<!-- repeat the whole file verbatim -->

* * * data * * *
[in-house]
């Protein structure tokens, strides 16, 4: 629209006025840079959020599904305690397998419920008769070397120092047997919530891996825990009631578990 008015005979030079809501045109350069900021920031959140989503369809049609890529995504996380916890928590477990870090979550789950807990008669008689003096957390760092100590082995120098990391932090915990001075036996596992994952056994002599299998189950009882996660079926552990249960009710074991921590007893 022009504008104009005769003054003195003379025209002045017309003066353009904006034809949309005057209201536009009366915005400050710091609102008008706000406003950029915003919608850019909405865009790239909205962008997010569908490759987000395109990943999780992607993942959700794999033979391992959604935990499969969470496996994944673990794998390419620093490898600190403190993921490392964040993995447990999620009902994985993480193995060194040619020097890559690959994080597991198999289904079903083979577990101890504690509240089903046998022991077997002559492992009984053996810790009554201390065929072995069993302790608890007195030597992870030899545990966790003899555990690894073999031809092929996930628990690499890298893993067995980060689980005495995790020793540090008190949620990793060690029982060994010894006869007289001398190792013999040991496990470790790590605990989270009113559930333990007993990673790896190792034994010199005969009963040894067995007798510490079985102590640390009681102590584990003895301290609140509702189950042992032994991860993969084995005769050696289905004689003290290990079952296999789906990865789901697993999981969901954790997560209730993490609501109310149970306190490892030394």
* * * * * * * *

[in-house]
């Protein structure tokens, strides 16, 4: 629209006025840079959020599904305690397998419920008769070397120092047997919530891996825990009631578990 008015005979030079809501045109350069900021920031959140989503369809049609890529995504996380916890928590477990870090979550789950807990008669008689003096957390760092100590082995120098990391932090915990001075036996596992994952056994002599299998189950009882996660079926552990249960009710074991921590007893 022009504008104009005769003054003195003379025209002045017309003066353009904006034809949309005057209201536009009366915005400050710091609102008008706000406003950029915003919608850019909405865009790239909205962008997010569908490759987000395109990943999780992607993942959700794999033979391992959604935990499969969470496996994944673990794998390419620093490898600190403190993921490392964040993995447990999620009902994985993480193995060194040619020097890559690959994080597991198999289904079903083979577990101890504690509240089903046998022991077997002559492992009984053996810790009554201390065929072995069993302790608890007195030597992870030899545990966790003899555990690894073999031809092929996930628990690499890298893993067995980060689980005495995790020793540090008190949620990793060690029982060994010894006869007289001398190792013999040991496990470790790590605990989270009113559930333990007993990673790896190792034994010199005969009963040894067995007798510490079985102590640390009681102590584990003895301290609140509702189950042992032994991860993969084995005769050696289905004689003290290990079952296999789906990865789901697993999981969901954790997560209730993490609501109310149970306190490892030394």